a real jerk. Can you comment on that? I know he wasn't married, but did he date?” And when she continued to stare off into the distance, he added, lowering his voice, “By the way, I'm not sure you saw the signs, but dogs aren't allowed in the cemetery. I mean, not at all. The groundskeeper is supposedly a stickler about this one. Unless, I don't know, you need a dog, a Seeing Eye dog, because you're…well, you know—”

“I am.”

The reporter took a step back. “Oh gee, really?” he said apologetically. “You're— Oh, I'm so sorry. It's just that you don't look—”

“I am,” she repeated.

“And it's permanent?”


“That's a shame,” he said, curious. “Disease?”


He took another step back.

“Well that's a shame,” he repeated, slightly waving his hand in front of her face to see if she would react. And sure enough. Nothing.

Just off in the distance, a minister appeared.

“Looks like the party's starting,” he said, telling her what he could see. “People are taking seats, the minister is opening the Bible, and”—he leaned way back to see if more people were coming from the parking lot—“and yet no family. Where's the family? There's not a single soul in the front row. So maybe he really was a jerk.” He glanced back to get a response, surprised to see Elizabeth standing. “Lady?” he said. “You don't have to go all the way over there; people understand a situation like yours.” She ignored him, feeling for her purse. “Well, if you're really going, you better let me help you.” He reached for her elbow, but the second he touched her arm, Six-Thirty growled. “Geez,” he said. “I was only trying to help.”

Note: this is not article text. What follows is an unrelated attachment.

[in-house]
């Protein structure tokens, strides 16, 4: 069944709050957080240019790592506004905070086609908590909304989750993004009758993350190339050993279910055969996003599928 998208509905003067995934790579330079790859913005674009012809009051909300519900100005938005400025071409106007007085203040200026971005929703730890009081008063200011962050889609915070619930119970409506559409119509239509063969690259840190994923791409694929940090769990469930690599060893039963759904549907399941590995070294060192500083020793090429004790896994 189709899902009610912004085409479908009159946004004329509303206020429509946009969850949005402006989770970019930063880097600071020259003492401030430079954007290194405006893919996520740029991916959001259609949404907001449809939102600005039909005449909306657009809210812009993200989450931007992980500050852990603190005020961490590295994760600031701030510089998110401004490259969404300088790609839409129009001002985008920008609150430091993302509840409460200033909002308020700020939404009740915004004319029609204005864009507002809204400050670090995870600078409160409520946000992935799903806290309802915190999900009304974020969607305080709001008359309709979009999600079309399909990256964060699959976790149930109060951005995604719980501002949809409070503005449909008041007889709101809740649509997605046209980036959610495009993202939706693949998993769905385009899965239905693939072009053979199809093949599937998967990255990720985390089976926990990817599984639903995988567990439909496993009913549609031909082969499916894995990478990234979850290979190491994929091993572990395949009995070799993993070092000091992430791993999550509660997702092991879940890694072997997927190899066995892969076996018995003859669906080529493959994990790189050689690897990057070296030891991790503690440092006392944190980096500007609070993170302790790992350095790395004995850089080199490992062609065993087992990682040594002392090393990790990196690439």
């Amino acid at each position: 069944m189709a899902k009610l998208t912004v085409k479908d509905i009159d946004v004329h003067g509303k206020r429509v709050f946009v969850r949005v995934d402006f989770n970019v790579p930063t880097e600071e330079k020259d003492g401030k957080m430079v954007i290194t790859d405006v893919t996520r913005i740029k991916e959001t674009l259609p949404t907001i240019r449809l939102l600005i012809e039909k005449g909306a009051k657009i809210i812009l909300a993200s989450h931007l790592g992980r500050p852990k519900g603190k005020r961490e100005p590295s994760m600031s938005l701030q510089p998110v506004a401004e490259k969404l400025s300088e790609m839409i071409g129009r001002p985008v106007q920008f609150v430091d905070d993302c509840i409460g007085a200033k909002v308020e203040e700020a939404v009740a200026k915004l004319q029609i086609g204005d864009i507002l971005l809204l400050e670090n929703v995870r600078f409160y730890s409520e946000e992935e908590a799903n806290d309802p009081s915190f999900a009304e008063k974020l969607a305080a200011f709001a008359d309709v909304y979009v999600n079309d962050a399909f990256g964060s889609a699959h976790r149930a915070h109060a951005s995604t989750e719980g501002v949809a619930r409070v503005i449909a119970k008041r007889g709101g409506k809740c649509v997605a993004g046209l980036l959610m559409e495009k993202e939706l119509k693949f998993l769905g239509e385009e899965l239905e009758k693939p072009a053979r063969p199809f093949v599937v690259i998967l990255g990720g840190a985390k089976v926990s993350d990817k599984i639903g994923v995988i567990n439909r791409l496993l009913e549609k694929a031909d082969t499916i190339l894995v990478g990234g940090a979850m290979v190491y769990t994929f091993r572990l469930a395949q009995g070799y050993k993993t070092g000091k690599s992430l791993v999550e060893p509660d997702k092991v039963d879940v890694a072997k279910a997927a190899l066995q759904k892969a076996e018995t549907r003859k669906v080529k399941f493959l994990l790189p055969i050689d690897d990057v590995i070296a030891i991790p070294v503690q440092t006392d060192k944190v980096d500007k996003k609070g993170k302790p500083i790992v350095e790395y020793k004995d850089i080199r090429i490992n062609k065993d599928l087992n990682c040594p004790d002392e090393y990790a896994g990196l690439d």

a jerk,” Elizabeth said through gritted teeth.

“Oh,” he said, embarrassed. “No. Of course not. I'm sorry.
I was only repeating what I'd heard. You know—gossip. I apologize. Although I thought you said you didn't know him that well.”

“That's not what I said.”

“I think you—”

“I said I didn't know him
long enough,
” she quavered.

“That's what I said,” he replied soothingly, reaching for her elbow again. “You didn't know him very long.”

“Don't touch me.” She wrested her elbow from his grip and with Six-Thirty at her side made her way across the uneven lawn, expertly avoiding stone angels and exhausted flowers as only one with twenty-twenty vision can do and, embracing the loneliness of the front row, selected a chair directly opposite his long, black box.


What followed was the usual refrain: the sad looks, the dirty shovel, the boring verse, the preposterous prayers. But when the first clods of dirt hit the coffin, Elizabeth interrupted the minister's final tribute by announcing, “I need to walk.” And then she turned, and with Six-Thirty, walked away.